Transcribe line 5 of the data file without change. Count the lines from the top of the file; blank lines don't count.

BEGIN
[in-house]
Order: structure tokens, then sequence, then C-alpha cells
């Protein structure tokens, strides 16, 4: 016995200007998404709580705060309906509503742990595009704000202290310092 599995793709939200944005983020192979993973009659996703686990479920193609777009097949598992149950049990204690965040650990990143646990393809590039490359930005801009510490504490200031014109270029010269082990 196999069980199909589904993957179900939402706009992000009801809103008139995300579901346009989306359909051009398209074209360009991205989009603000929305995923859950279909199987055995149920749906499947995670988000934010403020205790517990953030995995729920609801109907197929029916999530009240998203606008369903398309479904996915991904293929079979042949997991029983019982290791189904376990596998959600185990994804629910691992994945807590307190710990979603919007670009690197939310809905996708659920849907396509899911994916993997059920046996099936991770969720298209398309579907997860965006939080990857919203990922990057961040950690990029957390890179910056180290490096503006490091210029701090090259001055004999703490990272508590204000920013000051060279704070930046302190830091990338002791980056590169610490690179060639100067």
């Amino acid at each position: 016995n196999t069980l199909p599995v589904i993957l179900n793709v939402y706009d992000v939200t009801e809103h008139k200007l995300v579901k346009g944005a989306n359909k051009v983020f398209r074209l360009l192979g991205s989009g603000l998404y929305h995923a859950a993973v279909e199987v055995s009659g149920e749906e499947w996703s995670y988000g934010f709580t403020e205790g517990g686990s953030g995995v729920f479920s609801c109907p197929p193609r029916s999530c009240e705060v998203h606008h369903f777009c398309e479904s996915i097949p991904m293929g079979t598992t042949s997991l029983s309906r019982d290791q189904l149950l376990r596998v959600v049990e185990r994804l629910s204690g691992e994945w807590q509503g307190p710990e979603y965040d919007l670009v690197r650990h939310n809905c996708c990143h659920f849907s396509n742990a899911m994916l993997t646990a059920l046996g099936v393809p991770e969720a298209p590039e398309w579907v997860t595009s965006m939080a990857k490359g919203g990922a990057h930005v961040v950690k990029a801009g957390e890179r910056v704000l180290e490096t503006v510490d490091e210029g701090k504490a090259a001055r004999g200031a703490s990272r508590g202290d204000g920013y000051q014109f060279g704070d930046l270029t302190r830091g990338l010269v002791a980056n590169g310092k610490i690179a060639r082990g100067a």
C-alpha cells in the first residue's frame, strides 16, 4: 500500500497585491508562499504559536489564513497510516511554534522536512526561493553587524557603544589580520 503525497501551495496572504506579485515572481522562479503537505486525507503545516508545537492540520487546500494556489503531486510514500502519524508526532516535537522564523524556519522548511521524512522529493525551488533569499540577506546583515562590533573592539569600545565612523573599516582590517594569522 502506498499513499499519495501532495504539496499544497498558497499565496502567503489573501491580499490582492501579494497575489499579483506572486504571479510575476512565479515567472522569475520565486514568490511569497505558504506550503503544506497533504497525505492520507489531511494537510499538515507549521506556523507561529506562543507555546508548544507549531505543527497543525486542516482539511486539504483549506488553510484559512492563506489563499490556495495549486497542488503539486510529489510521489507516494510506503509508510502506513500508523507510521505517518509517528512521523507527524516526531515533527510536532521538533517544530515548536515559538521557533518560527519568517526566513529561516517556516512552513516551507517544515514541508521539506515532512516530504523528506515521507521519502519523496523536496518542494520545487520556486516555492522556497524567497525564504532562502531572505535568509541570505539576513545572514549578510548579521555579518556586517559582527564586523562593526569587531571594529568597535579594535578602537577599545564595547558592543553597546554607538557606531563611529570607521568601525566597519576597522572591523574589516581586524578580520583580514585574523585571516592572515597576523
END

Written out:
C-alpha cells in the first residue's frame, strides 16, 4: 500500500497585491508562499504559536489564513497510516511554534522536512526561493553587524557603544589580520 503525497501551495496572504506579485515572481522562479503537505486525507503545516508545537492540520487546500494556489503531486510514500502519524508526532516535537522564523524556519522548511521524512522529493525551488533569499540577506546583515562590533573592539569600545565612523573599516582590517594569522 502506498499513499499519495501532495504539496499544497498558497499565496502567503489573501491580499490582492501579494497575489499579483506572486504571479510575476512565479515567472522569475520565486514568490511569497505558504506550503503544506497533504497525505492520507489531511494537510499538515507549521506556523507561529506562543507555546508548544507549531505543527497543525486542516482539511486539504483549506488553510484559512492563506489563499490556495495549486497542488503539486510529489510521489507516494510506503509508510502506513500508523507510521505517518509517528512521523507527524516526531515533527510536532521538533517544530515548536515559538521557533518560527519568517526566513529561516517556516512552513516551507517544515514541508521539506515532512516530504523528506515521507521519502519523496523536496518542494520545487520556486516555492522556497524567497525564504532562502531572505535568509541570505539576513545572514549578510548579521555579518556586517559582527564586523562593526569587531571594529568597535579594535578602537577599545564595547558592543553597546554607538557606531563611529570607521568601525566597519576597522572591523574589516581586524578580520583580514585574523585571516592572515597576523